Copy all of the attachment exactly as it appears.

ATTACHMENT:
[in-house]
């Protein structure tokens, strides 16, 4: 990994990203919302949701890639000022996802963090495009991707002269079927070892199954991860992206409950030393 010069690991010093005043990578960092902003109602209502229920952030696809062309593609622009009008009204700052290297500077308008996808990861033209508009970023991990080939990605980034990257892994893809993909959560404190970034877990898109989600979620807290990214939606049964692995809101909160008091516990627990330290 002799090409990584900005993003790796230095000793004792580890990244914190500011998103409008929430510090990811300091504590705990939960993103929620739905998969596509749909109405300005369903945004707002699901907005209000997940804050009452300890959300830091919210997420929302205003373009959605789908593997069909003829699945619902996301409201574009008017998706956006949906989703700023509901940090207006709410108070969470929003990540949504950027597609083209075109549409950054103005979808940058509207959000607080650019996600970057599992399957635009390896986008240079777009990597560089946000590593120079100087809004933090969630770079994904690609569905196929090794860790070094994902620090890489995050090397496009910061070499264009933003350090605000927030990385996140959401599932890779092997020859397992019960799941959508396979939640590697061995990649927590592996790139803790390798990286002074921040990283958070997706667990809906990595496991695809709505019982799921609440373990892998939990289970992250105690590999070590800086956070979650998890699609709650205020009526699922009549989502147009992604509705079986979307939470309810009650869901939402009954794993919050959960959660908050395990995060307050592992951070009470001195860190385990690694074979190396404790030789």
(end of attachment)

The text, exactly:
[in-house]
């Protein structure tokens, strides 16, 4: 990994990203919302949701890639000022996802963090495009991707002269079927070892199954991860992206409950030393 010069690991010093005043990578960092902003109602209502229920952030696809062309593609622009009008009204700052290297500077308008996808990861033209508009970023991990080939990605980034990257892994893809993909959560404190970034877990898109989600979620807290990214939606049964692995809101909160008091516990627990330290 002799090409990584900005993003790796230095000793004792580890990244914190500011998103409008929430510090990811300091504590705990939960993103929620739905998969596509749909109405300005369903945004707002699901907005209000997940804050009452300890959300830091919210997420929302205003373009959605789908593997069909003829699945619902996301409201574009008017998706956006949906989703700023509901940090207006709410108070969470929003990540949504950027597609083209075109549409950054103005979808940058509207959000607080650019996600970057599992399957635009390896986008240079777009990597560089946000590593120079100087809004933090969630770079994904690609569905196929090794860790070094994902620090890489995050090397496009910061070499264009933003350090605000927030990385996140959401599932890779092997020859397992019960799941959508396979939640590697061995990649927590592996790139803790390798990286002074921040990283958070997706667990809906990595496991695809709505019982799921609440373990892998939990289970992250105690590999070590800086956070979650998890699609709650205020009526699922009549989502147009992604509705079986979307939470309810009650869901939402009954794993919050959960959660908050395990995060307050592992951070009470001195860190385990690694074979190396404790030789």